Dryland Training


Dryland training can improve a swimmer's ability to produce propulsive force while swimming, therefore improving performance. The goal is to use strength and conditioning exercises to increase power, mobility, and flexibility. For swimmers, this means the ultimate goal is to become more explosive in the water, increase speed and stroke rate, and improve distance per stroke. It is a supplement to usual swimming load and not a replacement for work in the water.


The training will develop:

  • balance
  • flexibility
  • co-ordination
  • kinaesthetics
  • proprioception
  • strength
  • power
  • speed
  • agility
  • endurance (muscular and cardiovascular)

An important part of an athlete’s training programme is finding workouts that will benefit them during a competition by complementing the training that is part of the sport itself. In other words, cross-training activities that will build and develop key muscle groups, with exercises different from those that are dominant in their sport. This is why many athletes participate in multiple sports, take dance classes, engage in yoga, and so on. Swimming is no different, except that it takes place in the water, while their cross-training tends to fall under the category of dryland or land training.


Dryland work will provide swimmers with a new kind of stimulus. Feeling your muscles ache or stiffen for a few days after a new muscular stimulus is normal and is known as delayed onset muscle soreness (DOMS). It can affect people of all fitness levels, ages, abilities etc. and particularly after trying a new activity or pushing yourself a bit harder than usual. The body naturally begins to adapt to this stimulus, thus becoming stronger and more resilient when both in the water and completing future dryland work.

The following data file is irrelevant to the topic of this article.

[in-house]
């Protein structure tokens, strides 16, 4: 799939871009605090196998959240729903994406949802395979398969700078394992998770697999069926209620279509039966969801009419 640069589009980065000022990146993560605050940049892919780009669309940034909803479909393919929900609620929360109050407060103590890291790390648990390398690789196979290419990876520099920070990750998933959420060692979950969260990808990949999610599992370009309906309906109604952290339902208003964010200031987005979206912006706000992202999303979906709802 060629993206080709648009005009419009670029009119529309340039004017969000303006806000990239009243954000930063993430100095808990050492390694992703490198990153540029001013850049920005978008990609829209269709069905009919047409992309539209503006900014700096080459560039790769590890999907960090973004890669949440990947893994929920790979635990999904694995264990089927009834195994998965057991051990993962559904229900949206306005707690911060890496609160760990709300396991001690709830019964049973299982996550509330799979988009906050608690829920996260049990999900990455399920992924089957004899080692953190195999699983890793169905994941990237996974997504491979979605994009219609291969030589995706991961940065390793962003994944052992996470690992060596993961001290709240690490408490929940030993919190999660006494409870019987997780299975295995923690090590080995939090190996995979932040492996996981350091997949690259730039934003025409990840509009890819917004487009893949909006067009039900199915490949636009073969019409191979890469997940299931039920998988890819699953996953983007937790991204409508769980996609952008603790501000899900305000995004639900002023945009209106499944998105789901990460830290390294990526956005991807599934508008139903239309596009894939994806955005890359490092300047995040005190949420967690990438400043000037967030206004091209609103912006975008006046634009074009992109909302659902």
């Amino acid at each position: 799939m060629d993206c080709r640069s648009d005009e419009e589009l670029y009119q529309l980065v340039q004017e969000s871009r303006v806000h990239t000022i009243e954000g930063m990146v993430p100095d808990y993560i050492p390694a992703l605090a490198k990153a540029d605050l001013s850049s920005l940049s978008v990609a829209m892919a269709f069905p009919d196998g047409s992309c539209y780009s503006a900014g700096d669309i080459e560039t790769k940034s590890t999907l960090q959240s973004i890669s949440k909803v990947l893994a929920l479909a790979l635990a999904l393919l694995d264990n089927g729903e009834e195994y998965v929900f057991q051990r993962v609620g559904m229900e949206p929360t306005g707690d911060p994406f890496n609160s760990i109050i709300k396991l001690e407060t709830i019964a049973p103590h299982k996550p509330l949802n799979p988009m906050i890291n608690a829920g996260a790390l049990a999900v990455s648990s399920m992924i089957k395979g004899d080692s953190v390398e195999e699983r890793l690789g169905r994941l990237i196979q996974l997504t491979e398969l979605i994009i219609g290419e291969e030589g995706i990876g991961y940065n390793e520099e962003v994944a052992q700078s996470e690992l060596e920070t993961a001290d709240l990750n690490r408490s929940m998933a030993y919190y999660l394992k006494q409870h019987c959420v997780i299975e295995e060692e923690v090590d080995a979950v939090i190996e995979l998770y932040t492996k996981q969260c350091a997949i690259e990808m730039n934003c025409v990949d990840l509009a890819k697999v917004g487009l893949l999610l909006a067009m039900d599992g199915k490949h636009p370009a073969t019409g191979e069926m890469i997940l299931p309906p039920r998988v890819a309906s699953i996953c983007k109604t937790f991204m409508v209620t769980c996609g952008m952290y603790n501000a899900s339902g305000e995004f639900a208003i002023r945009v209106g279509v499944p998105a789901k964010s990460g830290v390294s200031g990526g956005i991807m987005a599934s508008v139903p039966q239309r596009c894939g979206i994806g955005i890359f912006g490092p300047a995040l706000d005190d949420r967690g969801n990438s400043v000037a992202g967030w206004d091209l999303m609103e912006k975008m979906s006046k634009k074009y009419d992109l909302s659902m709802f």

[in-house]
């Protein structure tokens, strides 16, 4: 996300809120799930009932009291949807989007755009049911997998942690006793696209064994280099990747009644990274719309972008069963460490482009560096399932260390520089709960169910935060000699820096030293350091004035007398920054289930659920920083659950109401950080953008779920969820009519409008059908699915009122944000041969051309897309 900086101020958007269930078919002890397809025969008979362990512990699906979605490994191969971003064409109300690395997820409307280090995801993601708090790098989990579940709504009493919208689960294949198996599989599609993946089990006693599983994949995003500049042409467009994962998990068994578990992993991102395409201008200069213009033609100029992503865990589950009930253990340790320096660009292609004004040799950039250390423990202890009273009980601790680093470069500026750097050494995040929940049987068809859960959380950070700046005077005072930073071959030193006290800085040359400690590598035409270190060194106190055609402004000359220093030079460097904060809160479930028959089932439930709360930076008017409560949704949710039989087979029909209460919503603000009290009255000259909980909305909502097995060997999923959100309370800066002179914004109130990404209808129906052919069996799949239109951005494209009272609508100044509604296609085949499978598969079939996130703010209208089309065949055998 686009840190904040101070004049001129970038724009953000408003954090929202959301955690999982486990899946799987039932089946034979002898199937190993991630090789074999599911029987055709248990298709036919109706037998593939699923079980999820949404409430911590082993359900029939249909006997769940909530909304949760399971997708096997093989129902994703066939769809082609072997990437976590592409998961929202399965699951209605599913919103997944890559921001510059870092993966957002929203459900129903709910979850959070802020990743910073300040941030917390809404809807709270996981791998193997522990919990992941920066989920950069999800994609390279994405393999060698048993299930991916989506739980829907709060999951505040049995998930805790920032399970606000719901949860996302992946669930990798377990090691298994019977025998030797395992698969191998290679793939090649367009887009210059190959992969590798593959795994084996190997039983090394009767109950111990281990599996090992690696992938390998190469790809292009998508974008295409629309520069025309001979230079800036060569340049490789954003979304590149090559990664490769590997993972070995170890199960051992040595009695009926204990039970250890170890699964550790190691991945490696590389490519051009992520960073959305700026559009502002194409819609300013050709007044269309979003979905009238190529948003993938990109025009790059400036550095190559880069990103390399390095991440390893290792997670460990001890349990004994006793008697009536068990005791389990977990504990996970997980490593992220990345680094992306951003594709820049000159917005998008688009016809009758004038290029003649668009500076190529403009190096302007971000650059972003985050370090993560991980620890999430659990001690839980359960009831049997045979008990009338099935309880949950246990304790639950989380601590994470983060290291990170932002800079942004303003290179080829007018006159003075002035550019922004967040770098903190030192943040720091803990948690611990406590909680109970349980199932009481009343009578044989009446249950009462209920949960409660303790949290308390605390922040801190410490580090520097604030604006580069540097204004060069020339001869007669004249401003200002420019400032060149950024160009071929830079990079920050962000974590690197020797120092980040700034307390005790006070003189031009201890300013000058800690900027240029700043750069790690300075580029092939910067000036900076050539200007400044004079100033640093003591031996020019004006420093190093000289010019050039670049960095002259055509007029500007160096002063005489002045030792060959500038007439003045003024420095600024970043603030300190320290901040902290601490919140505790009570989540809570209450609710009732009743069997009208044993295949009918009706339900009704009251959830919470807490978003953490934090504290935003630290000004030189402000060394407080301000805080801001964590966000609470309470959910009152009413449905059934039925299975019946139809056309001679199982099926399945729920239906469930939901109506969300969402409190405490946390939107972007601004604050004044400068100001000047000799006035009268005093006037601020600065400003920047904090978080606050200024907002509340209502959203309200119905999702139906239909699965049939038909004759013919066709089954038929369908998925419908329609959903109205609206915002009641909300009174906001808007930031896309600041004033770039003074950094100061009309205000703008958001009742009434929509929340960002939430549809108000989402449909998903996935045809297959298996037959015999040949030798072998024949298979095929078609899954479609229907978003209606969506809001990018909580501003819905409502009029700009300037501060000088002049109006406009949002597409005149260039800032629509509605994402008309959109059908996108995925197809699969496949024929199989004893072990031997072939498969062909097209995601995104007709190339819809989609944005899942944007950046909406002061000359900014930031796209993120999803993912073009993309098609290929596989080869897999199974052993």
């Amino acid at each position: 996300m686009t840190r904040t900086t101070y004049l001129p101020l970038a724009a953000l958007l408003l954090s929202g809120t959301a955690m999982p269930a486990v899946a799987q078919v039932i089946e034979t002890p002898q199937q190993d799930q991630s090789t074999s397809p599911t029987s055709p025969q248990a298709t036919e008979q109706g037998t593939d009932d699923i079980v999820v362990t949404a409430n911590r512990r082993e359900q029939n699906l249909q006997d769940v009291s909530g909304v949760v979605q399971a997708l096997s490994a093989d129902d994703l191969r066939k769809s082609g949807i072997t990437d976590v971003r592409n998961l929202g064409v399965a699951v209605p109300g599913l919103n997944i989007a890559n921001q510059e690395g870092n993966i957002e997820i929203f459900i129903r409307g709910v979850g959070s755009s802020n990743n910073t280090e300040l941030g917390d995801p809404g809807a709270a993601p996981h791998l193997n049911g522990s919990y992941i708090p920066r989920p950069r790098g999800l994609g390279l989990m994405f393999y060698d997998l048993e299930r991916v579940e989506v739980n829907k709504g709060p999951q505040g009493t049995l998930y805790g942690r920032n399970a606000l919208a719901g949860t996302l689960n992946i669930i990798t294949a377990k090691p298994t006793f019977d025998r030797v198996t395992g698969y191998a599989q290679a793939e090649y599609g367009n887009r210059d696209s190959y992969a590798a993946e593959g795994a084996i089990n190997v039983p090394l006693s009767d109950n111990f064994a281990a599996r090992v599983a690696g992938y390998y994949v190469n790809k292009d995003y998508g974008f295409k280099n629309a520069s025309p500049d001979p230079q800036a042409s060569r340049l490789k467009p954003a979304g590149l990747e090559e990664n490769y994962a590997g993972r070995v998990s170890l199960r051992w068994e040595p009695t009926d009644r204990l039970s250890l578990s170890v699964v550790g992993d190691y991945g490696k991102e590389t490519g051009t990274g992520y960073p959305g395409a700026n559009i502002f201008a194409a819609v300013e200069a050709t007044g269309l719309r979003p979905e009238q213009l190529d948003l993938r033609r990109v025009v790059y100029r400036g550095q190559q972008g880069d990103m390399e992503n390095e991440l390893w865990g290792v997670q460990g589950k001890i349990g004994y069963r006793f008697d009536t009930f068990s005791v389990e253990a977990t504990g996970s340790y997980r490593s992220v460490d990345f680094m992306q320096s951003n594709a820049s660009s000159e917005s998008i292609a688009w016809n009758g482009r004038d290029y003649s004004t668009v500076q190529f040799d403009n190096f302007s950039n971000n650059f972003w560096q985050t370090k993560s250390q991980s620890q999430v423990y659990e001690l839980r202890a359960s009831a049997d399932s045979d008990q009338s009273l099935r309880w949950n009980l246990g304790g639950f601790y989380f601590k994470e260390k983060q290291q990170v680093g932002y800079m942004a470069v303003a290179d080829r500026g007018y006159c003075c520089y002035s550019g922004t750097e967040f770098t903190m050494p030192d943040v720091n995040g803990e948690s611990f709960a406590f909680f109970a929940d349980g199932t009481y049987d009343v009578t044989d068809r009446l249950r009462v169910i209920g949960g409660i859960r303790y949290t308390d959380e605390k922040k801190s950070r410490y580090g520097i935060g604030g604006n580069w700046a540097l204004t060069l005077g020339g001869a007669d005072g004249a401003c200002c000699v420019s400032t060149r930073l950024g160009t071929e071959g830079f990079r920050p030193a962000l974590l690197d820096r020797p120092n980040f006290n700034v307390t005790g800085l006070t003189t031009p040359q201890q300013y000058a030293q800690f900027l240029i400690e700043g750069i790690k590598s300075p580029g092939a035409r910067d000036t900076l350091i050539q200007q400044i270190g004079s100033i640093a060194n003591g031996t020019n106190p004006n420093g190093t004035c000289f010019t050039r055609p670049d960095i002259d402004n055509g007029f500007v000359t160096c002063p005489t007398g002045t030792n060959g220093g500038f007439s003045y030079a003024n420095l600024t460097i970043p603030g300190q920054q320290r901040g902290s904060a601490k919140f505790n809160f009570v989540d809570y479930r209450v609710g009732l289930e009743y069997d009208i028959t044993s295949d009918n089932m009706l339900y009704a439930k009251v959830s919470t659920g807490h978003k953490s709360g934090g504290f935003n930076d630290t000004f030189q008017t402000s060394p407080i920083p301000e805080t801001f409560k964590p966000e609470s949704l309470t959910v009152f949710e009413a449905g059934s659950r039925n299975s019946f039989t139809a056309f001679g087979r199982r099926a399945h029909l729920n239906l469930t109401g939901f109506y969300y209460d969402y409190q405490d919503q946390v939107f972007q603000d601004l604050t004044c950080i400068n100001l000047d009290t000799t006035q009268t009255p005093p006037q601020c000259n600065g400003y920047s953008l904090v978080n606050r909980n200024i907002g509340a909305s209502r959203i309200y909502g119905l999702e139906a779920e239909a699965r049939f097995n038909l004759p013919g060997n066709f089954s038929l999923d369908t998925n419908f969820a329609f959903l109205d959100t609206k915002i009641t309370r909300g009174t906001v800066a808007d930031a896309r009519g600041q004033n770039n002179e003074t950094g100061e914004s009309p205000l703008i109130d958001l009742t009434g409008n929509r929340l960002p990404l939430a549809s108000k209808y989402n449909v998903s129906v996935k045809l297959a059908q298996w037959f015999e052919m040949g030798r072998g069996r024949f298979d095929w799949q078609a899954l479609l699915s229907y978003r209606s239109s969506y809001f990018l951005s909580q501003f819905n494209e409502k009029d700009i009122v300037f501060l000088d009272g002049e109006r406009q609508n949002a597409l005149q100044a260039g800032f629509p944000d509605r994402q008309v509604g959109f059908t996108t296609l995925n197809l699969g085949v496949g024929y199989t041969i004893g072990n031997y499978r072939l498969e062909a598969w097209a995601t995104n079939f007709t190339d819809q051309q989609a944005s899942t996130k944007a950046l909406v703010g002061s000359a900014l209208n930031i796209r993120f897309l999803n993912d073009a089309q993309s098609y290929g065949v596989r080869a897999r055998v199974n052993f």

Both ability and suitability for dryland work will be constantly monitored and is at the discretion of the coach to determine if a swimmer is to take part. This assessment will be ongoing and is recommended due to stages in growth and development, dryland work is not undertaken below the age of 12 (swimmer physicality dependant).


If under 12, more general R.M.A.P (raise, mobilise, activate, prime) pre-pool work will be done in line with Swim England guidelines on the poolside.


If the swimmer is not feeling well due to temporary illness such as cold or a fever, they must wait until they feel better in order to take part. If dealing with an ongoing injury, speak with your physiotherapist/GP for advice on participation.